What happens if the Landlord fails to comply?

If you are a landlord and have disposed of your interest in breach of the RFR provisions then you may have committed an offence and may be liable to a fine.

If you have purchased a reversionary interest where the RFR provisions applied but were not complied with, you may have committed an offence and be liable to a fine. In addition you may face a claim by the leaseholders as set out below. These leaseholder claims may be made long into the future.

If you are a leaseholder and the reversionary interest in your flat has been sold in breach of the RFR provisions, then you may collectively be able to acquire that interest on the same terms as your new landlord acquired it. It is important you act quickly to take professional advice if you become aware of a new landlord, as there are time limits on the exercise of this right.

Are there any alternatives?

For a Landlord the short answer is no. If the RFR applies to a disposal then it is a criminal offence if the Landlord, without reasonable excuse, proceeds with disposal without complying with the notice provisions in the Act. There may, however, be alternative disposals which a Landlord should consider making which may not fall within the Act. An offence can also be committed by a buyer of a reversionary interest, if the seller fails to comply with their obligations under the Act.

Leaseholders may have the right to Collective Enfranchisement. The Leasehold Reform Housing and Urban Development Act 1993 Act provides a right for a majority of long lessees who own flats in a building to purchase the freehold of that building. There are strict qualification criteria so legal and valuation advice is essential. Please refer to our guide on Collective Enfranchisement.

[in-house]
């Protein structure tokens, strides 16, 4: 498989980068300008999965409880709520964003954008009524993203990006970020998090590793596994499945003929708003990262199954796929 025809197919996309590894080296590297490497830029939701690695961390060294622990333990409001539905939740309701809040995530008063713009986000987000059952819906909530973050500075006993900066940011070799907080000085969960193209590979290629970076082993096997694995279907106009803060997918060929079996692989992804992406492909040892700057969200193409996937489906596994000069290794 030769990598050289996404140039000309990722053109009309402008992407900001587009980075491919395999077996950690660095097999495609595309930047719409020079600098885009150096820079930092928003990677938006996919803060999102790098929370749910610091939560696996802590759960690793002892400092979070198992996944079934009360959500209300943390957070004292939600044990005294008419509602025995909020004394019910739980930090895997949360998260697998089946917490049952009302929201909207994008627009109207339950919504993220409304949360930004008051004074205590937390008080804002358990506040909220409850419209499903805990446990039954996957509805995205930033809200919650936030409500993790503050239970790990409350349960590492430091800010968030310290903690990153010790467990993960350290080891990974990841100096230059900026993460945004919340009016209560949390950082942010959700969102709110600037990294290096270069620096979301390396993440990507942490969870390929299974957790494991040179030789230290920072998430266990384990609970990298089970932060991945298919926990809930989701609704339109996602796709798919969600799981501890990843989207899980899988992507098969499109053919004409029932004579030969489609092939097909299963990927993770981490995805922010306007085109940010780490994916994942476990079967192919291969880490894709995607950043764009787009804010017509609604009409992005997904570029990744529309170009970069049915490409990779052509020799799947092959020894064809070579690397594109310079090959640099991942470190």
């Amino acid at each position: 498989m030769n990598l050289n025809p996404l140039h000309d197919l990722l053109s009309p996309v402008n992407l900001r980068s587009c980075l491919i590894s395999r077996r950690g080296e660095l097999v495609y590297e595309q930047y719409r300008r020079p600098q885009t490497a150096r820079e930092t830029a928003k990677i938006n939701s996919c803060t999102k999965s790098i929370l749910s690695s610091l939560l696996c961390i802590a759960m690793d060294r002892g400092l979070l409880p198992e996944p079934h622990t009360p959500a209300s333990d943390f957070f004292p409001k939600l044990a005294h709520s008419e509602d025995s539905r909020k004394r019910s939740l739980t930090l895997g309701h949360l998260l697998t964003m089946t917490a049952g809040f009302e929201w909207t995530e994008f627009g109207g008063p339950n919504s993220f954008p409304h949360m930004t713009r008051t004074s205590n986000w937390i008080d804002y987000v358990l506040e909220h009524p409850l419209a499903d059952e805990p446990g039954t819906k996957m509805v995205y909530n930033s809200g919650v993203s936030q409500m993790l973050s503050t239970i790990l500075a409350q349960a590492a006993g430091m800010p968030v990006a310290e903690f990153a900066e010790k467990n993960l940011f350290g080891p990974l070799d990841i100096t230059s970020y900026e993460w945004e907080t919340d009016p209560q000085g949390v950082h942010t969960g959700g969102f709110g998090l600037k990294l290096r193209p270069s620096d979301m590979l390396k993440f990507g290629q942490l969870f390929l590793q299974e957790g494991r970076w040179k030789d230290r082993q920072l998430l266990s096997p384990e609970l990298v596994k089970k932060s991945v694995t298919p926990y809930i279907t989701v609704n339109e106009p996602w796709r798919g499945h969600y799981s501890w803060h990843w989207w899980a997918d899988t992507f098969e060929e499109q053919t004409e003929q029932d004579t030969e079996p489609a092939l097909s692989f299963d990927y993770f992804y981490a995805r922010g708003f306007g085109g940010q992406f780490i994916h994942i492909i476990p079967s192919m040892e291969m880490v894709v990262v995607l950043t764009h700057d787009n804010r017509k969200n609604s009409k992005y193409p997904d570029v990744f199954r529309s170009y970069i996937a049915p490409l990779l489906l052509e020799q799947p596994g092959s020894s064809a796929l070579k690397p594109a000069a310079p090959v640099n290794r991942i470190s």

How can Hart Brown Solicitors help me?

Our award winning Leasehold Enfranchisement team have the specialist knowledge, expertise and experience to advise you in respect of any matters pertaining to the Right to First Refusal whether you are a landlord or a leaseholder or prospective buyer of a reversionary interest. They can assist you in determining whether you and your building qualify, guide you through the procedure and likely costs involved in more detail and of course act for you in connection with the service of any notices. They can also assist with claims to acquire the freehold where a Landlord has failed to comply with the RFR procedure.

Who to Contact


Sarah Osborne

Partner, Head of Leasehold Enfranchisement

Partner, Head of Leasehold Enfranchisement

Sarah Osborne

Sarah is a Partner at Hart Brown and the Head of Leasehold Enfranchisement. Enfranchisement is a niche area of property law that entitles flat owners to take over control and ownership of their building.

Sarah brings 13 years' experience to the firm and to her role, having practised as a Licenced Conveyancer between 2005 – 2013, and as a Solicitor from 2013 onwards.

Clients value Sarah's depth of experience and pro-active approach to each case.